Relationship between job, lifestyle, age and occupational injuries


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Abstract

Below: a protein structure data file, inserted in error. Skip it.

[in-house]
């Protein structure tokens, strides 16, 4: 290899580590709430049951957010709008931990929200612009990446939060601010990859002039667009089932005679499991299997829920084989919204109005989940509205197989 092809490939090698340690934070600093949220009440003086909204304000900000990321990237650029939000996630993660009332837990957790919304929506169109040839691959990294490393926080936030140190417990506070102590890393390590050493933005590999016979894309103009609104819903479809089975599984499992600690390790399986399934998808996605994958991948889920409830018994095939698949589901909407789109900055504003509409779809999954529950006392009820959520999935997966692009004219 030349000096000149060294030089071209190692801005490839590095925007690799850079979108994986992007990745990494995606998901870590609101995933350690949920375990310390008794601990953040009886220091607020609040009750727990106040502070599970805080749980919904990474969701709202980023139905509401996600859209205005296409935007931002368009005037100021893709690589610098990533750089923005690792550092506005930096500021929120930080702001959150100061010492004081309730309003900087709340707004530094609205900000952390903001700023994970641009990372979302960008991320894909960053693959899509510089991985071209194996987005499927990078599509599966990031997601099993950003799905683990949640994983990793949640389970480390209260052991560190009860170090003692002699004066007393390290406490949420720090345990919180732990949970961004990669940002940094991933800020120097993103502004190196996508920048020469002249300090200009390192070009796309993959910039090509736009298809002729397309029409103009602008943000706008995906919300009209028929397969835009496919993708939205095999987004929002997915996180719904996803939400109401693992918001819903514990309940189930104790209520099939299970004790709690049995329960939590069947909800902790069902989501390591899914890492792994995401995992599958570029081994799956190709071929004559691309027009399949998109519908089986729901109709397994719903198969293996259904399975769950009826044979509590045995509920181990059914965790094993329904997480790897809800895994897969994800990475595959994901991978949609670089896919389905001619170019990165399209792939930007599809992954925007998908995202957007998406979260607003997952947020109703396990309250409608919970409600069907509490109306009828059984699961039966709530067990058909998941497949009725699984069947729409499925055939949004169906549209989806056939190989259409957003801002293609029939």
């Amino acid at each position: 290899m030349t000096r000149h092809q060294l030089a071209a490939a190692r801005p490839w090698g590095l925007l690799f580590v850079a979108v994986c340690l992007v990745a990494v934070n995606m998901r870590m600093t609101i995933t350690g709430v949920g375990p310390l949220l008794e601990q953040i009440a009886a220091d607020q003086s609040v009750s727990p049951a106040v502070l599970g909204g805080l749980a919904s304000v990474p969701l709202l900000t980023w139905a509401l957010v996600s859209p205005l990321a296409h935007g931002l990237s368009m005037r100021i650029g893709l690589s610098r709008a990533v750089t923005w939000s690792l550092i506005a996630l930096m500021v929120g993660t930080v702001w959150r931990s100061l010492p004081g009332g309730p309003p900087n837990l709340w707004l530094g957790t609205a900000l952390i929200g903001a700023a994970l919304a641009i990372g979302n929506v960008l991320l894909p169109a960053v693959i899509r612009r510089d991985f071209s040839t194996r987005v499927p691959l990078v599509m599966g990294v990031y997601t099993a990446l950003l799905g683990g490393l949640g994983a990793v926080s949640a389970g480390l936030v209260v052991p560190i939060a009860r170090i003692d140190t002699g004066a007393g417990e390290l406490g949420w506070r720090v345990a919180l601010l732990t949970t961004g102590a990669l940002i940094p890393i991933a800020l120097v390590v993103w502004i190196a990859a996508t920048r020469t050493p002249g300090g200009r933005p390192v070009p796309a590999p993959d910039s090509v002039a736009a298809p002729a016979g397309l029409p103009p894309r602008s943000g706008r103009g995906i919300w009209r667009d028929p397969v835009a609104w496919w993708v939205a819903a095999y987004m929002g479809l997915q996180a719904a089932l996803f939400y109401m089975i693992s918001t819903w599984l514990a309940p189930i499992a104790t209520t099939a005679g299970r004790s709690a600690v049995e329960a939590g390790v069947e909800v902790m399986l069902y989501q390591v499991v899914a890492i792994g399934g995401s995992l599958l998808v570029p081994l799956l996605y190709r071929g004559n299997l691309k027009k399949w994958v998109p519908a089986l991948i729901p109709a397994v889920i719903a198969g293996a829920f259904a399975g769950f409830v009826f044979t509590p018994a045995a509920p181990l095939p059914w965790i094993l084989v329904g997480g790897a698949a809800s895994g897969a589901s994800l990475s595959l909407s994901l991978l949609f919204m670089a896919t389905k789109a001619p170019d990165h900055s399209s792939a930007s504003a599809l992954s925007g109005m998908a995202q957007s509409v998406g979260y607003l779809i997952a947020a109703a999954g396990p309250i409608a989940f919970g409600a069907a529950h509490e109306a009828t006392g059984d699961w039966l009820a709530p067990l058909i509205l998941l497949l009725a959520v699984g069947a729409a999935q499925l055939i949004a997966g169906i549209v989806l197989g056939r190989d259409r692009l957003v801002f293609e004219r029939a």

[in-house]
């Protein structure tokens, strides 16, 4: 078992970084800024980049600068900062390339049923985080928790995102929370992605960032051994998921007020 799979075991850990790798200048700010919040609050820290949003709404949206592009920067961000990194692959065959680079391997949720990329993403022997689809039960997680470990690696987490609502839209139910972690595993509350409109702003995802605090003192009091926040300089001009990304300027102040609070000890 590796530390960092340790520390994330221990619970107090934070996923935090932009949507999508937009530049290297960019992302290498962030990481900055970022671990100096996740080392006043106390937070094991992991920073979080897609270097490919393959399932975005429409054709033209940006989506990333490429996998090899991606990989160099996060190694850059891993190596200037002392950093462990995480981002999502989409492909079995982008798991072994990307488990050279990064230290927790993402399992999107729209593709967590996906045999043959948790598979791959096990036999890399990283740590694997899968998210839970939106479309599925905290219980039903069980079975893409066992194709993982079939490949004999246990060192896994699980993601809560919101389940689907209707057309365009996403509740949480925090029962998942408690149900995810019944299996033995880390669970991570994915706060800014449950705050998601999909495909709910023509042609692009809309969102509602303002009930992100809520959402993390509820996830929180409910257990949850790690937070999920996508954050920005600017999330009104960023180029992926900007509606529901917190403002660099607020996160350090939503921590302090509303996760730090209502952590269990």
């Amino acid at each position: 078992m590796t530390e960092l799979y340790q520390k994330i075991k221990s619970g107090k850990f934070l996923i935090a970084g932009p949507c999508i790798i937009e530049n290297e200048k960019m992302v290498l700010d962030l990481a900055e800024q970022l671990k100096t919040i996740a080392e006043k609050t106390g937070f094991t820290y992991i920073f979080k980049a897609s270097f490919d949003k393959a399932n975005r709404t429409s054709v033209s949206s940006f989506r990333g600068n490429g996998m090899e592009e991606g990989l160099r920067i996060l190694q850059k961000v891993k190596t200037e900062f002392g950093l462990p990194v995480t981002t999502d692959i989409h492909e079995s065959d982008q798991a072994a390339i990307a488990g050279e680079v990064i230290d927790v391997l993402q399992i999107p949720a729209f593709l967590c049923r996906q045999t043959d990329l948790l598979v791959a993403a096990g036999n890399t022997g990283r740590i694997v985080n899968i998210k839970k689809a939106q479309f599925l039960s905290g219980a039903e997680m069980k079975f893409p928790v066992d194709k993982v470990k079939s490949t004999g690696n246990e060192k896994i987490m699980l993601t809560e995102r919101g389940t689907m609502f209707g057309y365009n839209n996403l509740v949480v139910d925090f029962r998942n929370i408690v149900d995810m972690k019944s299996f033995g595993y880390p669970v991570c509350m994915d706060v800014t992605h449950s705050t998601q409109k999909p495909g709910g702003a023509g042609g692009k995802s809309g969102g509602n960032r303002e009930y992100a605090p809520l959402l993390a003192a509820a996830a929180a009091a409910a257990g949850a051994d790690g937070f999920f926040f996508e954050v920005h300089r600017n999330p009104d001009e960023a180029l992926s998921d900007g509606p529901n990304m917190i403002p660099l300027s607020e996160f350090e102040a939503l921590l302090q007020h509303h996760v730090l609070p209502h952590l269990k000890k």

BackgroundPhysical job demands (PJD), age, disability and lifestyle may influence the risk of occupational injury.AimTo assess the relationships between PJD, lifestyle and injury in workers of various ages.MethodsA total of 2888 randomly selected workers from northeastern France, aged ≥15, completed a postal questionnaire. The PJD score was defined as the total number of the following reported job demands: using pneumatic tools, other vibrating hand tools, hammers, machine tools or vibrating platforms and exposure to manual handling tasks, awkward postures, high pace of work, high physical workload, work at heights, work in adverse climates or exposure to noise, cold or heat. Data were analysed using logistic regression.ResultsNine per cent of subjects reported an injury during the previous 2 years. The PJD score was related to the injury rate for workers aged ≥45: crude odds ratio (OR) 3.5 (95% confidence interval=1.5–8.0) for PJD=1, 5.0 (2.2–11.3) for PJD=2–3 and 14.5 (6.5–32.2) for PJD ≥4, versus PJD=0. Lower ORs were found for those aged <30 (1.4, 4.2 and 9.9, respectively) and 30–44 (1.5, 4.4 and 6.5, respectively). The differences between age groups remained when controlling for all factors studied. Obesity, smoking and musculoskeletal disorders were associated with injury risk in workers aged ≥45 (adjusted ORs 1.7–2.6). Smoking was also an injury risk factor for workers aged <30.ConclusionsPJD and lifestyle have a higher impact on injury rates among older workers than among younger ones. Injury prevention should address reducing PJD and improving relevant lifestyle factors, especially for older workers.

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